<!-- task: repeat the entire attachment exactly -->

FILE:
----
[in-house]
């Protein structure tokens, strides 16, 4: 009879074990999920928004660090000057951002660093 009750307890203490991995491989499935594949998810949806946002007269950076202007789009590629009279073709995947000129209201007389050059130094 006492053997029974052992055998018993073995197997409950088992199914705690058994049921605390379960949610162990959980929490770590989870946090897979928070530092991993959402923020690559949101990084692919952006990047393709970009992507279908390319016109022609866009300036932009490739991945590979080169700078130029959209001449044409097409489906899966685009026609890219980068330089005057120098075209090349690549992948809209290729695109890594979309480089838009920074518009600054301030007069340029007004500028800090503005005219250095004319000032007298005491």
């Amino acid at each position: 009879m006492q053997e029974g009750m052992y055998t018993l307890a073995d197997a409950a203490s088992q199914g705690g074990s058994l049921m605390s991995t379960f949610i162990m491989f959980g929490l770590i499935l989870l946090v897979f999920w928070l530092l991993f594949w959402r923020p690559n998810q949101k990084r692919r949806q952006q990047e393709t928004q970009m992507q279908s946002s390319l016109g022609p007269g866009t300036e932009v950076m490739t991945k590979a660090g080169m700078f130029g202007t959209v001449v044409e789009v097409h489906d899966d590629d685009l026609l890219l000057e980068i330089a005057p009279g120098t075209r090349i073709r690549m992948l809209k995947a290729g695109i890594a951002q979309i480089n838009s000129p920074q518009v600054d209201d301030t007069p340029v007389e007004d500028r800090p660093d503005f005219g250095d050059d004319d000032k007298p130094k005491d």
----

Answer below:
[in-house]
């Protein structure tokens, strides 16, 4: 009879074990999920928004660090000057951002660093 009750307890203490991995491989499935594949998810949806946002007269950076202007789009590629009279073709995947000129209201007389050059130094 006492053997029974052992055998018993073995197997409950088992199914705690058994049921605390379960949610162990959980929490770590989870946090897979928070530092991993959402923020690559949101990084692919952006990047393709970009992507279908390319016109022609866009300036932009490739991945590979080169700078130029959209001449044409097409489906899966685009026609890219980068330089005057120098075209090349690549992948809209290729695109890594979309480089838009920074518009600054301030007069340029007004500028800090503005005219250095004319000032007298005491």
């Amino acid at each position: 009879m006492q053997e029974g009750m052992y055998t018993l307890a073995d197997a409950a203490s088992q199914g705690g074990s058994l049921m605390s991995t379960f949610i162990m491989f959980g929490l770590i499935l989870l946090v897979f999920w928070l530092l991993f594949w959402r923020p690559n998810q949101k990084r692919r949806q952006q990047e393709t928004q970009m992507q279908s946002s390319l016109g022609p007269g866009t300036e932009v950076m490739t991945k590979a660090g080169m700078f130029g202007t959209v001449v044409e789009v097409h489906d899966d590629d685009l026609l890219l000057e980068i330089a005057p009279g120098t075209r090349i073709r690549m992948l809209k995947a290729g695109i890594a951002q979309i480089n838009s000129p920074q518009v600054d209201d301030t007069p340029v007389e007004d500028r800090p660093d503005f005219g250095d050059d004319d000032k007298p130094k005491d």